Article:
US TikTok ban: How would it affect UK creators and businesses?

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The ongoing dispute between US lawmakers and TikTok has now reached a tipping point, with the Senate now passing a bill that will force TikTok owners to sell its stake in the company or see the app banned in the US.

While we’re not going to see a ban occur anytime soon, with the bill still needing to go through the Senate and be signed by the president, that hasn’t stopped countless people from protesting against the decision – not just from an entertainment standpoint, but also from a business one. But how would a potential ban on TikTok in the US affect users in the UK?

Here’s what Chelsea Hopkins, Social Media and PR Manager at Fasthosts, had to say on the potential knock-on effects: “The worst-case scenario here is obviously that a ban of TikTok in the US results in the UK following suit, but this would be a terrible move for a variety of industries. While many people will automatically think of influencers when thinking of those who use the app for work, TikTok has become so much more than that. Countless businesses large and small use TikTok for advertising, either through sponsorships or by producing their own content, with a ban effectively eliminating this form of putting your brand out there. There’s also TikTok Shop, acting as an amazing ecommerce platform for small businesses to sell their products and create new revenue streams. Other social media platforms do offer similar services, but TikTok has quickly become the preferred method, and transitioning to another platform isn’t an easy feat with each platform having its own set of tools, features, and a new algorithm to learn!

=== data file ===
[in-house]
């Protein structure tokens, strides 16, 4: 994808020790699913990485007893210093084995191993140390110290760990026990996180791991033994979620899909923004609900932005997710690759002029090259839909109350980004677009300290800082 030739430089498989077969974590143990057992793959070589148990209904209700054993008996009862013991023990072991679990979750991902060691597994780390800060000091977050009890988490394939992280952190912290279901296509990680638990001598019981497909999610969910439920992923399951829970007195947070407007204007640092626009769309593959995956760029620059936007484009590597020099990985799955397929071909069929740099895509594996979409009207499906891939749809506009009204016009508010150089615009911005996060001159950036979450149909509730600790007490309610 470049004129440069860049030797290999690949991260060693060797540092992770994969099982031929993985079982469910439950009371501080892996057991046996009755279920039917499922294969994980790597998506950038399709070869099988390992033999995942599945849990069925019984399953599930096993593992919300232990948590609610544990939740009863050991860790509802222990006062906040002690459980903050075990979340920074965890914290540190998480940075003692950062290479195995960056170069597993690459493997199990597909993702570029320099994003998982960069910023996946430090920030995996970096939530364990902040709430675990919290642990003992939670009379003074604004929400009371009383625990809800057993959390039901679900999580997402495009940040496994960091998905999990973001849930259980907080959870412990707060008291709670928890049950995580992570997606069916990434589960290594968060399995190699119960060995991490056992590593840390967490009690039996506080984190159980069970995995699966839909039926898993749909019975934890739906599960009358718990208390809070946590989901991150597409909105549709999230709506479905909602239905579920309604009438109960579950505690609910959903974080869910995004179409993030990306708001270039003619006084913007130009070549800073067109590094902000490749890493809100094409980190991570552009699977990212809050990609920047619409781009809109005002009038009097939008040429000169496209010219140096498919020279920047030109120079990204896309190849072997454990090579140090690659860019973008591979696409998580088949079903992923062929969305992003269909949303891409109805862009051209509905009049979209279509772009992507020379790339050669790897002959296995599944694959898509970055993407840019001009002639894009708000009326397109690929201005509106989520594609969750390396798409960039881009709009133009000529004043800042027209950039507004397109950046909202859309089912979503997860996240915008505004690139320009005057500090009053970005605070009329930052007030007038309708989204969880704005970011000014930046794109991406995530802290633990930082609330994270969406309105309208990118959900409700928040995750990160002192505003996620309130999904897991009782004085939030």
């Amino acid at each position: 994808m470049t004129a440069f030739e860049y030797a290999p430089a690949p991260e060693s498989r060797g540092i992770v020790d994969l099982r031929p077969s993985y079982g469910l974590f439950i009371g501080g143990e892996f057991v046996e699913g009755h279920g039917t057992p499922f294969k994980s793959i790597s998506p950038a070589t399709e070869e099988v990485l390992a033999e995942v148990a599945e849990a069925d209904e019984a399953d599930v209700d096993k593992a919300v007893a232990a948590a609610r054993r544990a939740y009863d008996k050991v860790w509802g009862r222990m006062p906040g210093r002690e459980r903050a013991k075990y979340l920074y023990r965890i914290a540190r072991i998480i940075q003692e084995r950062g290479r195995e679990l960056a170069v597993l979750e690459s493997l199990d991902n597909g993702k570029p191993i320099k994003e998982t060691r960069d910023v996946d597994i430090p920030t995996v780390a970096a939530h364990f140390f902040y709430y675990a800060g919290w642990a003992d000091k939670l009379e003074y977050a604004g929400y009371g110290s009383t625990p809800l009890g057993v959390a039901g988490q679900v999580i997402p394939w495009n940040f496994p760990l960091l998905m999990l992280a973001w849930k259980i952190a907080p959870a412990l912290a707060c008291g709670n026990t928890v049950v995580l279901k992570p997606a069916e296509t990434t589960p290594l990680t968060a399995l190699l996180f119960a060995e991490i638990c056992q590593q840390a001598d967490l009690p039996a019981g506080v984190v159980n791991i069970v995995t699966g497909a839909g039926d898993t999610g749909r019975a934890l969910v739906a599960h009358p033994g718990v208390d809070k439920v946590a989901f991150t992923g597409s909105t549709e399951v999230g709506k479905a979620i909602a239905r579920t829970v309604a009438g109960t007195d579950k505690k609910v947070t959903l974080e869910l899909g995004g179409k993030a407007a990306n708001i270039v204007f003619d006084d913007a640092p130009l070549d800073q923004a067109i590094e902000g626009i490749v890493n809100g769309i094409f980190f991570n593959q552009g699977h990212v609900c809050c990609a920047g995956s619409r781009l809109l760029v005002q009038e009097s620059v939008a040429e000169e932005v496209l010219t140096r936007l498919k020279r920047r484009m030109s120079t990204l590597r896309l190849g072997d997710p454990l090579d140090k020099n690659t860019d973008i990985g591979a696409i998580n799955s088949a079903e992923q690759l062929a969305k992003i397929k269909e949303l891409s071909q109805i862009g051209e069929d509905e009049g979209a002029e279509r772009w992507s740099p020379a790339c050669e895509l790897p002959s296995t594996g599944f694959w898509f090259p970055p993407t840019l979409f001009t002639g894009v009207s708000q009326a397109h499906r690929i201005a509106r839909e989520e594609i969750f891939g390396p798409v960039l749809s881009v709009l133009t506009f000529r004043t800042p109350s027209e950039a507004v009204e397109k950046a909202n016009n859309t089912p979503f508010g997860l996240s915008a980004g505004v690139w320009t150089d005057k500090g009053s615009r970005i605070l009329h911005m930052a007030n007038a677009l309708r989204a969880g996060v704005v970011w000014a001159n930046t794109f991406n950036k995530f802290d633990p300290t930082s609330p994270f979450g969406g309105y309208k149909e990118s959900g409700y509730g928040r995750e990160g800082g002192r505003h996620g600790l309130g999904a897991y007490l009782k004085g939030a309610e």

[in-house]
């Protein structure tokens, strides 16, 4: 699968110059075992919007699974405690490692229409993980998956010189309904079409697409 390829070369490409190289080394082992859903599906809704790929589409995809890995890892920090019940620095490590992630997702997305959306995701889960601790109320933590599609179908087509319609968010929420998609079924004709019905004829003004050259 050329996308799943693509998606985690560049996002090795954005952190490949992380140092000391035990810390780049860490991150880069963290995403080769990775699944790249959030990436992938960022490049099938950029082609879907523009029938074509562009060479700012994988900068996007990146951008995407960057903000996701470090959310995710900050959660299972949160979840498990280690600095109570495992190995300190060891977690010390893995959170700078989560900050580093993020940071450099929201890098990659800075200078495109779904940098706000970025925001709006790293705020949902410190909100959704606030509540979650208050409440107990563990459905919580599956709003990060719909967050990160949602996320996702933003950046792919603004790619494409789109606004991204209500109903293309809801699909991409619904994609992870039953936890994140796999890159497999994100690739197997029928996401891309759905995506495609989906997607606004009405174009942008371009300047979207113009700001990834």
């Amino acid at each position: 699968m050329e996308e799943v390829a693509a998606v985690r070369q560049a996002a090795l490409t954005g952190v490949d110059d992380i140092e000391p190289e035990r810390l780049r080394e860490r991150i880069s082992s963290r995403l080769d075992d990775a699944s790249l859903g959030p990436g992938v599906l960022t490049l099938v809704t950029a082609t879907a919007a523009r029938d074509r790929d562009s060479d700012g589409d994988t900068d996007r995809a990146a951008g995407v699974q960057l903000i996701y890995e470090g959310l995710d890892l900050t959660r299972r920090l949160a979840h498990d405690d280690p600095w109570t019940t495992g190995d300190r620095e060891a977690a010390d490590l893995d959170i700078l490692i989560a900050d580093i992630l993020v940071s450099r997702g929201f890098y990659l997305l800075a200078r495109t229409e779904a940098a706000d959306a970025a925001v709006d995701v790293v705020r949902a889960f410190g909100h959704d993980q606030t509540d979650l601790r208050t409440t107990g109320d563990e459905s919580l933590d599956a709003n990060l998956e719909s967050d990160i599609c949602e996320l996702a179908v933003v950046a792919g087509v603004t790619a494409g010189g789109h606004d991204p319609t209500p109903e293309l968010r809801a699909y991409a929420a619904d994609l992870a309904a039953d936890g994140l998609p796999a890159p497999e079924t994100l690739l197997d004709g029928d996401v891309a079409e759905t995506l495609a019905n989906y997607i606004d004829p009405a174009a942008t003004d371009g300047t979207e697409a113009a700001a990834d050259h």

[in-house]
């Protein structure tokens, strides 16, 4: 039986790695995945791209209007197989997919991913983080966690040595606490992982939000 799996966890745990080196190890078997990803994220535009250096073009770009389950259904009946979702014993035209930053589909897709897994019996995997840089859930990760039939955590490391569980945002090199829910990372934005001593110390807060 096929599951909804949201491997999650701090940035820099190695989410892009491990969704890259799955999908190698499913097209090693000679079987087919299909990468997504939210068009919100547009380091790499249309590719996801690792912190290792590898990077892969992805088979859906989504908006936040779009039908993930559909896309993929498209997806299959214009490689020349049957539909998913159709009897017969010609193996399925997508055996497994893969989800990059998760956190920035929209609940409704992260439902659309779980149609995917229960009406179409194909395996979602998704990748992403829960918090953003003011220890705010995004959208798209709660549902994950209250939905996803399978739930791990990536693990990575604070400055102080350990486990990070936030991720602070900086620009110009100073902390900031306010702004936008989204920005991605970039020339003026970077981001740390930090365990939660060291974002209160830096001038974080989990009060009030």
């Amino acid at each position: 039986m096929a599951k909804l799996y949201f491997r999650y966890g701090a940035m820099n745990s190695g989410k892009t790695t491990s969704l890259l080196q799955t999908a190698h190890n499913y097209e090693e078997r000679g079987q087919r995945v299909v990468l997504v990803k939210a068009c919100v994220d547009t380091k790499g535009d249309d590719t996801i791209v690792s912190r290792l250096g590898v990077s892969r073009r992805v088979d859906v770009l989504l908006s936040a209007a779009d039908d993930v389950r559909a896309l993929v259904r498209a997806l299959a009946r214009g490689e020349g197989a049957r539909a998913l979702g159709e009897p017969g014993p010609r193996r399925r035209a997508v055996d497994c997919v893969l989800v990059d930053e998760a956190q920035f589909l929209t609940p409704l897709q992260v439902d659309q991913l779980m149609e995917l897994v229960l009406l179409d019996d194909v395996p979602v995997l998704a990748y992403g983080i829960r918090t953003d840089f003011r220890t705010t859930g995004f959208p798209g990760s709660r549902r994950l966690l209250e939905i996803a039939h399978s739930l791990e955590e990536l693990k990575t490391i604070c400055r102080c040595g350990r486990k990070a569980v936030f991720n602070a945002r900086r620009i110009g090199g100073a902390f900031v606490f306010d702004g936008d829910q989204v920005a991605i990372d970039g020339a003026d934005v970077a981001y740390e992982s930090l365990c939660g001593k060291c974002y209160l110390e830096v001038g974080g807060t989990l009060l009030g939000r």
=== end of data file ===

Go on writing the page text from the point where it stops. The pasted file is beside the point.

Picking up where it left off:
“Even if a ban in the US doesn’t result in a UK ban, there would certainly still be some knock on effects. The app has over 150 million users in the US which equates to around 15% of TikTok’s users, and a sudden loss of this amount of users is going to have a huge impact on the amount of content on the app. Outside of the clear problems faced by having fewer prospective customers and sponsorship opportunities present, US users of the app are also responsible for setting many trends which brands can then capitalise on for their marketing efforts, making the platform a far less effective marketing tool overall on various levels. This could see an attempt at migrations to other platforms like Instagram and X (which has recently reinforced its commitment to becoming a video platform) when it comes to marketing focuses, but this is something that could be hugely detrimental for smaller businesses.

“While it may still be some time until we really see the effects of this bill, businesses large and small alike should be following closely so they can be best prepared for these worst case scenarios. Small businesses who use TikTok as their main source of marketing should begin investing time into other platforms, while larger establishments should have future contingency plans in place to make sure projects in the pipeline don’t become irrelevant. There’s plenty of time to prepare, but it doesn’t hurt to start early.

Diversifying your marketing efforts is best practice anyway, as having multiple channels not only expands your reach but also means you won’t be caught out if any one channel goes dark for whatever reason. When Twitter’s ownership changed many creatives chose to boycott the platform, leaving them without an effective advertising outlet as they didn’t have an established presence elsewhere. Having a strong website and maintaining a base level across different outlets can save your business in the long run, as social media platforms can change algorithms and requirements at a moment’s notice.”